New releases: Aled Jones's 'One Voice: Believe' and Anne-Sophie Mutter playing Schubert's 'Trout' Quintet
6 November 2017, 10:00 | Updated: 6 November 2017, 10:26
Throughout the week Classic FM’s presenters bring you the best new recordings, including world exclusives and premiere broadcasts of latest releases.
John Suchet plays a track from his featured Album of the Week at 10.15am every weekday.
One Voice: Believe - Aled Jones
Following on from the success of his two previous albums, Classic FM is proud to present the final album in the successful One Voice trilogy.
One of the UK’s most popular singers and presenters, Aled Jones MBE returns this autumn to complete what has been an extraordinary journey, with the final instalment in his One Voice album trilogy, One Voice: Believe.
A collection of spiritual classics, One Voice: Believe sees Aled duet with his younger self – man and boy – and features a few special surprises. Highlights include stunning renditions of Pie Jesu (Lloyd Webber), Ave Maria (Schubert), Did You Not Hear My Lady (Handel), and Morning Has Broken (traditional).
The album also features the life-affirming Believe, a composition written by Aled himself. You’ll also hear a very special guest appearance from someone very near and dear to Aled: his 12-year-old son Lucas performs on one track with his father. This unique father-son collaboration is sure to warm hearts.
Furthermore, there are three never-heard-before bonus tracks on the album. These tracks reveal the first-ever recordings of Aled’s voice as a 10-year-old – long before his first professional record deal. An old friend from Bangor Cathedral, Brian Saunderson, recorded Aled during his school days, but the original tape lay on Brian’s bookshelf for over 30 years. A few months back these recordings were presented to Aled, and now he is sharing these innocent yet raw vocals with the world.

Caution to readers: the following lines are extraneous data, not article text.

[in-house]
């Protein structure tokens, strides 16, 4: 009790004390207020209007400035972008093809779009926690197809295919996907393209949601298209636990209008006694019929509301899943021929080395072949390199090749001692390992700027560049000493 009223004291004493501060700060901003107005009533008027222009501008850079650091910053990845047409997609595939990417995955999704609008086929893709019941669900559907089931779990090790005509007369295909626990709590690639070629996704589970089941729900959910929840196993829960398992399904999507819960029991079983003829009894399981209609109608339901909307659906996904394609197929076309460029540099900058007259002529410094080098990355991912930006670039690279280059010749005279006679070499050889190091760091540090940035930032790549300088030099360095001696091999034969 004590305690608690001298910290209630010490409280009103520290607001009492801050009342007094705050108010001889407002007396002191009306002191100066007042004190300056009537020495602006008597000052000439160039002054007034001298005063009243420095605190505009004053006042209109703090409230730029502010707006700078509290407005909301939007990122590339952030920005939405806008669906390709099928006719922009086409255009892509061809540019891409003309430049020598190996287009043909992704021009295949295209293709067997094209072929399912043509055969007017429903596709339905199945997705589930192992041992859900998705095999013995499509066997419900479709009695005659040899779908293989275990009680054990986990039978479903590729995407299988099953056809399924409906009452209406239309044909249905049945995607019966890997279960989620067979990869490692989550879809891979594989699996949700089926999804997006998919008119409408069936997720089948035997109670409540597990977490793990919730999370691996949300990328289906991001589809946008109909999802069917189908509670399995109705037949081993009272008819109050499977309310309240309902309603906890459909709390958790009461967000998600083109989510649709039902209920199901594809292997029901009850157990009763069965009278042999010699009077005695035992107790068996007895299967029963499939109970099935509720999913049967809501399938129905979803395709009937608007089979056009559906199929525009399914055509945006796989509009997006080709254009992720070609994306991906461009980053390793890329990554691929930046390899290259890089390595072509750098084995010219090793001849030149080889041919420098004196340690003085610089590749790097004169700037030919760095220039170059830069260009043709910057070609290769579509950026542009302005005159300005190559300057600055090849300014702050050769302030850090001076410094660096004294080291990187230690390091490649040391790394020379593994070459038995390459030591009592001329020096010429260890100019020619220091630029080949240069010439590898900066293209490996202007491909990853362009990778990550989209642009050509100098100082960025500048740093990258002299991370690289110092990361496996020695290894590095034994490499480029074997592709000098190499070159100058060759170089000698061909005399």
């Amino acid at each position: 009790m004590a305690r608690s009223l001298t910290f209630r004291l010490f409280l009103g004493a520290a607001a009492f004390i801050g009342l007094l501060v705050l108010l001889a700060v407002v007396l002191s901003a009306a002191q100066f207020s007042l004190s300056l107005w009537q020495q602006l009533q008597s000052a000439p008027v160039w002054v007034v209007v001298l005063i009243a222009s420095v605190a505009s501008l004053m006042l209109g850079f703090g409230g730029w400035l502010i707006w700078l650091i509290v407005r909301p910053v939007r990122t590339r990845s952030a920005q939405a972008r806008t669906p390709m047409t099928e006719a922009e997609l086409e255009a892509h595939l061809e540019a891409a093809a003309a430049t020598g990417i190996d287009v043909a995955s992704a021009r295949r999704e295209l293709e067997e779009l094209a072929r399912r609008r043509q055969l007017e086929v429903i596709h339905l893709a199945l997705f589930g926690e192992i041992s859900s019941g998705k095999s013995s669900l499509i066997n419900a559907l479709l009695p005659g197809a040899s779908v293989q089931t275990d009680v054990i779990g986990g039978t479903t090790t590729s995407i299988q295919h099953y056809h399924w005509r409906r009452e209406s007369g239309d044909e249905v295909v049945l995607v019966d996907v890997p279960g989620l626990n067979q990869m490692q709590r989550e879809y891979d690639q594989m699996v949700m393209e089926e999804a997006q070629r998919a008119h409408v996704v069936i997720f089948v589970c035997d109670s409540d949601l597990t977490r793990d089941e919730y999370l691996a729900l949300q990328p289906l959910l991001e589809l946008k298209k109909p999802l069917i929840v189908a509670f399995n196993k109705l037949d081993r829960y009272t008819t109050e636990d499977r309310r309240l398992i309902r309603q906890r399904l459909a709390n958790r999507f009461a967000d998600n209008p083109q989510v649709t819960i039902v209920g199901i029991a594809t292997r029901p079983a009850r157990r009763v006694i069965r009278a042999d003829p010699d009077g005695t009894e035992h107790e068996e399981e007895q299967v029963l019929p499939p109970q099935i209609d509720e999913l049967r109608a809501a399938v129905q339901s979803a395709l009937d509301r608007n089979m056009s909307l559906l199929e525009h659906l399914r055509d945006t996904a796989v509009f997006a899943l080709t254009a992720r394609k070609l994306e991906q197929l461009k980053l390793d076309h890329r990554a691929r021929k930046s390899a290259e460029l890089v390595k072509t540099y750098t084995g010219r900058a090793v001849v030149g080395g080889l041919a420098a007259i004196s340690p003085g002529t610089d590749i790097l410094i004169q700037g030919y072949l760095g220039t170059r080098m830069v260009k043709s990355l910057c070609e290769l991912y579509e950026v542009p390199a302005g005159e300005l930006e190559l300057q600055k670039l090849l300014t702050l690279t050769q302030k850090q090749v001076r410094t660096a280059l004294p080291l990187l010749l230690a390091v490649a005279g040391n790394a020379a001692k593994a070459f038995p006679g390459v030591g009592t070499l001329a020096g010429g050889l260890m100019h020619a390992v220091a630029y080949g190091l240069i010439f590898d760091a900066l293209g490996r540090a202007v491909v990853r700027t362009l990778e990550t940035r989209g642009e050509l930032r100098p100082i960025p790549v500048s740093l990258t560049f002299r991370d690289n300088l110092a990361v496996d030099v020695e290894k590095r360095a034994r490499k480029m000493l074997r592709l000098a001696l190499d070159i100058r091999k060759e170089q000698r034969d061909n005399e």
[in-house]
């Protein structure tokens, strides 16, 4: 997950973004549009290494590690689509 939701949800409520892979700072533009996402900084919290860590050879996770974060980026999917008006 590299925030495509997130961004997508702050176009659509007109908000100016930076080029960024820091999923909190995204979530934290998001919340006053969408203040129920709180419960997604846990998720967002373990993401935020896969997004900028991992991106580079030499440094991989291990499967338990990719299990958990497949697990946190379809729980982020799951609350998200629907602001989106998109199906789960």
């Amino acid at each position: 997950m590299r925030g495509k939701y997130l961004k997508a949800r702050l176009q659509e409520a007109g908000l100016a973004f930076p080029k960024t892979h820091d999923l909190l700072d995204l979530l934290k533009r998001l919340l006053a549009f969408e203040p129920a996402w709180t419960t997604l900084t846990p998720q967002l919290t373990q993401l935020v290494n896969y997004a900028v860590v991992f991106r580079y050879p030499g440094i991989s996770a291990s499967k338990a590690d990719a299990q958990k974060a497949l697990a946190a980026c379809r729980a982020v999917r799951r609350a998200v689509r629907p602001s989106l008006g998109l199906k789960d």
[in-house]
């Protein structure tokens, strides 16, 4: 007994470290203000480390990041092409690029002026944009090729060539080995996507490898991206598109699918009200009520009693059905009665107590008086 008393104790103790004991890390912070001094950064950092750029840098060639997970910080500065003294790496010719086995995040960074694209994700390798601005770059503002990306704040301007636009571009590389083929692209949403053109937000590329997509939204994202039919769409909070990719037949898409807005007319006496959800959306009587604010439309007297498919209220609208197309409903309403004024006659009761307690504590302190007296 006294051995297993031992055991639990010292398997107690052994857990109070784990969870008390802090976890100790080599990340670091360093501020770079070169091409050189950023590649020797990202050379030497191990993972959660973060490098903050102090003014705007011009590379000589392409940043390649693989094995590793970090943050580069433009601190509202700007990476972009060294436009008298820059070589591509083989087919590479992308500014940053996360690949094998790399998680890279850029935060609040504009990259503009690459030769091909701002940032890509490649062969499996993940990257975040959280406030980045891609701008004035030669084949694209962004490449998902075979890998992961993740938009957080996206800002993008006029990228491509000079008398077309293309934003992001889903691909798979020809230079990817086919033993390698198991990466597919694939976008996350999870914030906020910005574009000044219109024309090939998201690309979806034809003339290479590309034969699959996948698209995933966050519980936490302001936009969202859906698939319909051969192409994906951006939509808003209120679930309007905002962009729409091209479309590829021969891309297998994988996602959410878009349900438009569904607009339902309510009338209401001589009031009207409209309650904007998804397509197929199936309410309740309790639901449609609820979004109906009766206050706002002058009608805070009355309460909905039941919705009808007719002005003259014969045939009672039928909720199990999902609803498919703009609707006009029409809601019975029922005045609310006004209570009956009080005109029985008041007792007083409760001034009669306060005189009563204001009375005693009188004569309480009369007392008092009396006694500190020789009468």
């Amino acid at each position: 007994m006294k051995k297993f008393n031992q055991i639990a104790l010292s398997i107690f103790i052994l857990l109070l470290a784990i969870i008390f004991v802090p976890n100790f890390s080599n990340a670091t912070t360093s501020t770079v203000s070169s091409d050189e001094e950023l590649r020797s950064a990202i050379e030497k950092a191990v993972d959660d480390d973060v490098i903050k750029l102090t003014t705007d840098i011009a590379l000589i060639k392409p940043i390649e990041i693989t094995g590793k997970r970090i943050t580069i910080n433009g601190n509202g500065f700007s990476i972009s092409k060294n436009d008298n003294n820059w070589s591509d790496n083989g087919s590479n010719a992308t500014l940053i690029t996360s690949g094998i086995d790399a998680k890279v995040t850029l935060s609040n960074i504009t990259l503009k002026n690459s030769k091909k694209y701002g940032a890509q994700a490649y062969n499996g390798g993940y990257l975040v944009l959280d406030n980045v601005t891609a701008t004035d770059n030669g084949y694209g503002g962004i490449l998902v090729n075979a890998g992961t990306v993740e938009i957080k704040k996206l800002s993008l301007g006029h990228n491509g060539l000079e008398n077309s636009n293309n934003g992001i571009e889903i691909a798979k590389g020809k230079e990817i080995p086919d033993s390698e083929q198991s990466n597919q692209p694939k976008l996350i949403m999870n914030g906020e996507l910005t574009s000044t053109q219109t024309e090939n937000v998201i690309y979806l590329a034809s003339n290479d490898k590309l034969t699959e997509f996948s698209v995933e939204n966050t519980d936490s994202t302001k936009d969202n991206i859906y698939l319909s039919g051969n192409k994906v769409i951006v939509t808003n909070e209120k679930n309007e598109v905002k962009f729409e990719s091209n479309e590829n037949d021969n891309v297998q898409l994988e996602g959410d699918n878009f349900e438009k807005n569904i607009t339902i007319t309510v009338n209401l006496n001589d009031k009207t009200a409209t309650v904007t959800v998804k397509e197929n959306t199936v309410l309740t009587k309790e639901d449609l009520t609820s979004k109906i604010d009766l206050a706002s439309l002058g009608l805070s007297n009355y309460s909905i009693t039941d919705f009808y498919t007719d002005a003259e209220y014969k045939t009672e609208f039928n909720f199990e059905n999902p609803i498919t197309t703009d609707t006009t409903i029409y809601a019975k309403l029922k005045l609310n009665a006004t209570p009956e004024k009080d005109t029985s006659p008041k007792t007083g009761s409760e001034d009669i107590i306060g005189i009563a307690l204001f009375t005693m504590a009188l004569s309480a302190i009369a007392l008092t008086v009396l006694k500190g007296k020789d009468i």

These tracks – How Beautiful Are the Feet, Pie Jesu (Faure) and Y Lili Ddwr (the Welsh version of The Lotus Flower by Schumann) – can now be heard for the very first time and are sure to take your breath away.
John Brunning plays a track from his featured Drive Discovery at 6.15pm every weekday.
Schubert: Trout Quintet
Two stars from different generations, artists of the highest calibre, mark their first collaboration with an album devoted to one of the supreme landmarks of classical music.
Anne-Sophie Mutter, who in 2016 celebrated the 40th anniversary of her professional debut, and Daniil Trifonov, now in his mid-twenties, joined forces with three outstanding young string playing alumni of the Mutter Foundation at the Baden-Baden Festspielhaus in June to perform Schubert’s Piano Quintet in A major, popularly known as the “Trout” Quintet.
They also explored the composer’s Notturno, a sublime late work for violin, cello and piano, and arrangements of his songs Ständchen and Ave Maria for violin and piano.
David Mellor picks out his three favourite new releases and re-releases every week - including his own Album of the Week and a Bargain Boxset - bringing you lots of new recordings to explore.